Happily, the second time around it wasn't as bad. Or, on second thought, maybe not happily. I lived with a low-grade anxiety that I kept pretty well hidden most of the time, but it would come out full-force when I was faced with an even mildly stressful situation.

When my daughter was just over a year old, I was faced with what turned out to be a big fat NOTHING, but at the time was a wee bit of a health scare for me. I crumpled. I stopped returning phone calls, hid in my home for weeks waiting for tests and biopsy results. I told no-one about it, just put everything on hold as much as I could.

When that was all over, I marched into my doctor's office and said, "It's time. Gimme some Zoloft." He did, and it worked miraculously. The anxiety that had taken over was gone.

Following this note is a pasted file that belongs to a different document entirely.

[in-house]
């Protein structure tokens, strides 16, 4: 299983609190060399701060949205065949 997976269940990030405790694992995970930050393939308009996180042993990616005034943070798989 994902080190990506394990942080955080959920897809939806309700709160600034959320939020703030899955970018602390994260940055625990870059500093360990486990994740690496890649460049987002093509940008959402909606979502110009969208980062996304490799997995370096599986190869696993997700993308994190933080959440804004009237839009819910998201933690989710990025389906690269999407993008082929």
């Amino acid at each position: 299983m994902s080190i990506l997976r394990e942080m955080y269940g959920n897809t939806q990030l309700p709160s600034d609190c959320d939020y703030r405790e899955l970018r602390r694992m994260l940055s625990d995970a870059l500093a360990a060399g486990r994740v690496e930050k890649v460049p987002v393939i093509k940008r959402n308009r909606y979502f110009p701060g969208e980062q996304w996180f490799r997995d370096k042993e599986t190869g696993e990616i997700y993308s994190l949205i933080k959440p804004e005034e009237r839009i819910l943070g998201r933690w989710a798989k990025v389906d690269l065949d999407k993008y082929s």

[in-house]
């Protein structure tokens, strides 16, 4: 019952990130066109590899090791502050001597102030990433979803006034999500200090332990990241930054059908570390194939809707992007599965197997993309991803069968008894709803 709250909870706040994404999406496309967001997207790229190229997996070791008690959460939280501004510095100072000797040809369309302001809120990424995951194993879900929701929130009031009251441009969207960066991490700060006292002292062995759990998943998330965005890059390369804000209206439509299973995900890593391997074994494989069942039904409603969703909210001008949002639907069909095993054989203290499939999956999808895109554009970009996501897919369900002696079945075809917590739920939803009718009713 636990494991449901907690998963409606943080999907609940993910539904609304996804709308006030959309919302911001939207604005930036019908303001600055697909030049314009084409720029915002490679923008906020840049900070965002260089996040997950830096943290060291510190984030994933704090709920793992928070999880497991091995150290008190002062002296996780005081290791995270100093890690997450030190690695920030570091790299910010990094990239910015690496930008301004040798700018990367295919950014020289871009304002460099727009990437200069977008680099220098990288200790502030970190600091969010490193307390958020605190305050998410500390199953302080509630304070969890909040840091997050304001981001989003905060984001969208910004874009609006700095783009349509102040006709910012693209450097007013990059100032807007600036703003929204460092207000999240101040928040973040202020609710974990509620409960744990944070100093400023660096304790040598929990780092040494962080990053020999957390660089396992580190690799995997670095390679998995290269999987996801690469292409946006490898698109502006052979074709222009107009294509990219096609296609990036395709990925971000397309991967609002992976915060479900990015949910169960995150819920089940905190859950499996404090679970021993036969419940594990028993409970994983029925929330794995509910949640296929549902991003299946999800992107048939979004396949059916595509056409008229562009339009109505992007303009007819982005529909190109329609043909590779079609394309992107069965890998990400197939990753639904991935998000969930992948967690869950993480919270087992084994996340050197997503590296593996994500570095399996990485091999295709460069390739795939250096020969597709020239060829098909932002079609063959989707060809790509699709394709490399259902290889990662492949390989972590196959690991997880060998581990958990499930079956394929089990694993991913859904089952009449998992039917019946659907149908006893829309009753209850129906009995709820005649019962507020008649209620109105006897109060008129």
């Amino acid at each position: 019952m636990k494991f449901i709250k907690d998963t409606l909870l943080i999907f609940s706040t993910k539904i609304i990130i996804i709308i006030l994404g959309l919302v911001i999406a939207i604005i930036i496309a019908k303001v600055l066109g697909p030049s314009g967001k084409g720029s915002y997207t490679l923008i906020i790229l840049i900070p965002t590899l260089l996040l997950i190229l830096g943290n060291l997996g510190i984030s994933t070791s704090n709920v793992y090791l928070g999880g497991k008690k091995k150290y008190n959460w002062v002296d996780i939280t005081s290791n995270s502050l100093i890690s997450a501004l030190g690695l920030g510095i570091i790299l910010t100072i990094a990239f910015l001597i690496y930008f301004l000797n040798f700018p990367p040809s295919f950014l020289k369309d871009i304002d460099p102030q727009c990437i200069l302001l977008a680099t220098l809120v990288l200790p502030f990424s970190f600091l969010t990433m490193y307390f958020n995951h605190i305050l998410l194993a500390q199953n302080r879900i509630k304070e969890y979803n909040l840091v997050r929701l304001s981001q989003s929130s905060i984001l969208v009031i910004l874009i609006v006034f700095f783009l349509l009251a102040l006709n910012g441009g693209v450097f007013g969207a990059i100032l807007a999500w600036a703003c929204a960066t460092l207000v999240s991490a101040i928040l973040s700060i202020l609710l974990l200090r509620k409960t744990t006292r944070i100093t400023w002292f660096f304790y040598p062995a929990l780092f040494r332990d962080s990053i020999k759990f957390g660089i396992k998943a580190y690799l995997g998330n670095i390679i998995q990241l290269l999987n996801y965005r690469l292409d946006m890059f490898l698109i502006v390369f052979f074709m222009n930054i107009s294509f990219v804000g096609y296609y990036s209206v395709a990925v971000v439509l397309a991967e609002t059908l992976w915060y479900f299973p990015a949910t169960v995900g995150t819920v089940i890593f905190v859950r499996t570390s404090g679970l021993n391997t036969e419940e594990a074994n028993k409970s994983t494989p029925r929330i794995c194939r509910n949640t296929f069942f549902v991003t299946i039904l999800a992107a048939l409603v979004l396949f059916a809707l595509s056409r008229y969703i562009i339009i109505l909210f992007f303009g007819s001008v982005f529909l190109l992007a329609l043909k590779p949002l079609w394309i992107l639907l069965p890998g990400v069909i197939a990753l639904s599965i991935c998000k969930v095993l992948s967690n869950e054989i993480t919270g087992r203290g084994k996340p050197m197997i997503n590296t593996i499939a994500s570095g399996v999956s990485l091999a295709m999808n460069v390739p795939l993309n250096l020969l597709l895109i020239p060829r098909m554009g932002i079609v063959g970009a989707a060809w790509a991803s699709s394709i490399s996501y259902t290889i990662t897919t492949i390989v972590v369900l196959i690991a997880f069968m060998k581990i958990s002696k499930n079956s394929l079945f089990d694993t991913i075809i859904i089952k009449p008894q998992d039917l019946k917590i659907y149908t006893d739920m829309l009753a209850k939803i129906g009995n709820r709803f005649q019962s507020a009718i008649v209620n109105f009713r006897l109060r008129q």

At the time, I was training for a half marathon. I had less than a month to go, and was really ramping up my running.

Yet...as I watched my friends with whom I was training dropping pounds like crazy because of our running schedule, I started gaining weight.

I remember the day of the race, which went from Napa to Sonoma, feeling my belly jiggle a bit as I ran. I'd never had that before. Not ever. I had gained five pounds since starting Zoloft.

Whatever, it's worth it not to feel like that. I thought to myself. Five pounds is a small price to pay to feel normal.

I had no idea what was in store for me.

The small stomach jiggle grew and grew. I tucked away my size 4's and bought 6's. I can deal with a size 6 if it means I'm not dealing with anxiety.

The flab on my tummy started expanding northward. My rib cage became covered by a small layer of fat, then a thicker one.

Out with the 6's, in with the 8's.

This is getting tough, but still...worth it.

My hips started widening. My wedding rings got tight. Even bracelets didn't fit the same. AND MY SHOES.

Bought some size 10's.